[Date Prev][Date Next][Thread Prev][Thread Next][Date Index][Thread Index][Subject Index][Author Index]
Re: Paronychodon-related questions
Sam Girouard <email@example.com>, typing from a couple
blocks away from me, asked:
>6. Have baby plesiosaur teeth ever been found? Refs?>>
I don't know; however you might be interested to know that
some pterosaur teeth are found in marine facies rocks.
Some of these pterosaur teeth *vaguely* resemble plesiosaur teeth
(see my response and ref. to your #7, below).
>7. What theropods are known to have teeth adorned with vertical ridges,
>like in Paronychodon? I already know of Currie, Rigby, and Sloan's work
>with pathological small theropod teeth with similar ridges, and I've seen
>less prominent ridges on illustrations of Ceratosaurus teeth.>>
I am sure someone has already beat me to the punch on mentioning
Spinosaurids as possessing multiple longitudinal ridges on their
enamel (see a ref. below).
I don't know about Baryonyx. Perhaps someone else knows.
Many species of fossil crocs and 'gators also have
very strongly developed multiple longitudinal
ridges on their teeth, but the chances of confusing
these teeth with those from other taxa is quite low.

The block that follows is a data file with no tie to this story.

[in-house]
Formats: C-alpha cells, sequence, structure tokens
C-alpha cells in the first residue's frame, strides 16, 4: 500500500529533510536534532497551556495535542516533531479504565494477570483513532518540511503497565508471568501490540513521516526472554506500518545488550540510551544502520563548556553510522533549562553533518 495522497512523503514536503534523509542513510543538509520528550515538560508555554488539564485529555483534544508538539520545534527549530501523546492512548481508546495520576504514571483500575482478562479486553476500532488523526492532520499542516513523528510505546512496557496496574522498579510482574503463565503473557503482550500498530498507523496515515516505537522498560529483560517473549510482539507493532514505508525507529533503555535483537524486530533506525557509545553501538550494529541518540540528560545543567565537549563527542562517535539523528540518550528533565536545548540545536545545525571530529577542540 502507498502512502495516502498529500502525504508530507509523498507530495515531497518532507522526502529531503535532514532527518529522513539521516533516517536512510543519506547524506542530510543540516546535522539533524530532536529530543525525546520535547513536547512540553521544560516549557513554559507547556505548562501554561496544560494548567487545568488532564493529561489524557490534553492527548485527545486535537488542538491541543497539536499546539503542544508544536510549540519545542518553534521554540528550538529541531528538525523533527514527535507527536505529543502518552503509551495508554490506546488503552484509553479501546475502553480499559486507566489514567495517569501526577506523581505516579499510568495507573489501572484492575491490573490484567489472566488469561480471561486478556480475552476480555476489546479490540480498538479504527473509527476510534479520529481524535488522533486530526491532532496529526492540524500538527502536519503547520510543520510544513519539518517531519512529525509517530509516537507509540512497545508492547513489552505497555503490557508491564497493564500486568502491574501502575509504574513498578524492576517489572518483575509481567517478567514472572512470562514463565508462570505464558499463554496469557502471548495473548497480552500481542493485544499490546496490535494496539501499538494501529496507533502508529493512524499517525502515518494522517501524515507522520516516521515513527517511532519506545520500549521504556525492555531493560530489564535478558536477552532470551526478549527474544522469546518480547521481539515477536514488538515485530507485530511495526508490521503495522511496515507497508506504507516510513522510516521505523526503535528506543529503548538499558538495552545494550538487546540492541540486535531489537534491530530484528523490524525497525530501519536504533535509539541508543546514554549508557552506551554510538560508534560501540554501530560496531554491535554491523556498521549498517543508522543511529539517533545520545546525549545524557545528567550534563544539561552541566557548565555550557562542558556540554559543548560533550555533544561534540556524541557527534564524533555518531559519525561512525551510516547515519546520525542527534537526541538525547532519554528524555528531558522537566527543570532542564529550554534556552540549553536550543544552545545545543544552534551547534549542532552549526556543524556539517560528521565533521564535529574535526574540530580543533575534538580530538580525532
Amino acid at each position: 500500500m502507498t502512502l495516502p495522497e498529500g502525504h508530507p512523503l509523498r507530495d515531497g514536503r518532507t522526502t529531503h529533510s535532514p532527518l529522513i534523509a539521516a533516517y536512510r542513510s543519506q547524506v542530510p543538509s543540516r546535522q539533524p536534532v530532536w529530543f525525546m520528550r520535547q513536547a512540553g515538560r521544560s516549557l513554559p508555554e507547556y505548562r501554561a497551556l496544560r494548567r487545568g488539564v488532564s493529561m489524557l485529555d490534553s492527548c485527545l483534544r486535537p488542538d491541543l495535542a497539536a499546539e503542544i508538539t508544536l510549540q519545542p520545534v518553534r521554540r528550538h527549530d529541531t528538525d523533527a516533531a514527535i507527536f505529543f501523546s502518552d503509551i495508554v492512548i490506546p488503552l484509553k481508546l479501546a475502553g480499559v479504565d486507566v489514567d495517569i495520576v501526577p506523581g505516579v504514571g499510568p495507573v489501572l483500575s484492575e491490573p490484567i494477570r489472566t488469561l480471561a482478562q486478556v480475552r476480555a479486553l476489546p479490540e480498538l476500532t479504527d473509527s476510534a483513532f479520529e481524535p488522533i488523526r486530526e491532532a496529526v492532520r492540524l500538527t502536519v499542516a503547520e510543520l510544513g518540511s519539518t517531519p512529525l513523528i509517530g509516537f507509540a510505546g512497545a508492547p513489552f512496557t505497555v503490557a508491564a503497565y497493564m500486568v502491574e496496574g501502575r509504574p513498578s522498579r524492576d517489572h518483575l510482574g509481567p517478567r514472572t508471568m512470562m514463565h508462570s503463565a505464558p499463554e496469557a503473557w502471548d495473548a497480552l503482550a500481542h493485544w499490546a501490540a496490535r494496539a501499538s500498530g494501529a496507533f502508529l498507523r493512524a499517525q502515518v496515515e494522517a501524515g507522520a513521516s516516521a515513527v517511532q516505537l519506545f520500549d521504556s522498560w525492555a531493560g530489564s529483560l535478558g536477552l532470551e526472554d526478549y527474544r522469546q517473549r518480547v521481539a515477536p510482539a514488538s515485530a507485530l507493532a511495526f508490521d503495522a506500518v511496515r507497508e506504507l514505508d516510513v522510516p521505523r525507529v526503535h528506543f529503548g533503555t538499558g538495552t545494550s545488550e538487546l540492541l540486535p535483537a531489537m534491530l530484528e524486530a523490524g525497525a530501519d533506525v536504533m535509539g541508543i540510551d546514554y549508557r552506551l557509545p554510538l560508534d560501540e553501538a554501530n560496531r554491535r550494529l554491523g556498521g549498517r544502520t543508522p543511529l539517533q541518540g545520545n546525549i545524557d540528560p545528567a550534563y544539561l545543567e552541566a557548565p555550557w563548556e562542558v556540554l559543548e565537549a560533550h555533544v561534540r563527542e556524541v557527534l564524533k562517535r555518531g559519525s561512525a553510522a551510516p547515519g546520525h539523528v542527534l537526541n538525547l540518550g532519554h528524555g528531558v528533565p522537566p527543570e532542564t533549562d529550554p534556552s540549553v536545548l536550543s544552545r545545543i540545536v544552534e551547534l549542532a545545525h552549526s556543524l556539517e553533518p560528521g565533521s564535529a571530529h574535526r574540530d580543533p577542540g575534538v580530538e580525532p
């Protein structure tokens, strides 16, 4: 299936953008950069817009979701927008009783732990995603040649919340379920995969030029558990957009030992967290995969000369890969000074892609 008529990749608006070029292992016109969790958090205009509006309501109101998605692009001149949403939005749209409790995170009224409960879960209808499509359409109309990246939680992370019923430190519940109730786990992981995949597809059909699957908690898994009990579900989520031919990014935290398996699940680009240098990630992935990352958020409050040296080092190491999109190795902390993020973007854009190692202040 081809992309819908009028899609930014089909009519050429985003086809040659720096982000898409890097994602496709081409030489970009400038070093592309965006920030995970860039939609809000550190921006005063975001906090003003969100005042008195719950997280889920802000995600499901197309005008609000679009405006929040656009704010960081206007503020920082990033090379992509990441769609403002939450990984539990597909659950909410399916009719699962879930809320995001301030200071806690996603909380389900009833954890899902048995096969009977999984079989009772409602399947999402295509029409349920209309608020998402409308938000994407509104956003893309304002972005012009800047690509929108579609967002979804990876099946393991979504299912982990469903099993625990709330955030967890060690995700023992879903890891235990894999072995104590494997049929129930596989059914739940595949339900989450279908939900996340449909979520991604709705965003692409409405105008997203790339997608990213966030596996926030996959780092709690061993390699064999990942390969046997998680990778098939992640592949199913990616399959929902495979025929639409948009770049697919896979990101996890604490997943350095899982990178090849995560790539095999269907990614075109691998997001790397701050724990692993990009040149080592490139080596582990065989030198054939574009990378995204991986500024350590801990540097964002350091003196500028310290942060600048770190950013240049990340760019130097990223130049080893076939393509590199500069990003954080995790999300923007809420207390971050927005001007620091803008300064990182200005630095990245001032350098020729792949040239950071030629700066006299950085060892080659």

Also, be aware that some pterosaurs possess multiple
longitudinal ridges on their enamel. See my response to your
Also, check out a very useful (and accessable) reference at the bottom
of my post.
>8. Other than Paronychodon and Euronychodon, are there any small theropods
>known to have teeth without denticles (serrations) on either the anterior
>or posterior carinae, or both?>>
Spinosaurids often have extremely fine denticles, some so fine
in fact, that some teeth appear to be serration-less
without magnification. Kellner and Mader (1997) found a tooth with
(supposadly) no serrations.
The following is only speculation on my part, but I wonder if
there is a relationship between the evolution of
multiple longitudinal ridges on enamel and a general evolutionary
fining (or loss) of denticles on the carinae.
>9. Does anyone know of any isolated theropod teeth occurring in marine
Horner's (1979) census of the Dinosauria from the marine Bearpaw Shale
contained no theropod material. I am not aware of any updates to
this now rather dated list.
Kellner, A. and Mader, B.J. 1997. Archosaur teeth from the
Cretaceous of Morocco. Journal of Paleontology 71(3):525-527.
Horner, J. R. 1979. Upper Cretaceous dinosaurs from the Bearpaw
shale (marine) of south-central Montana with a checklist
of upper Cretaceous dinosaur remains from marine sediments in
North America. Journal of Paleontology, volume 53(3):566-577.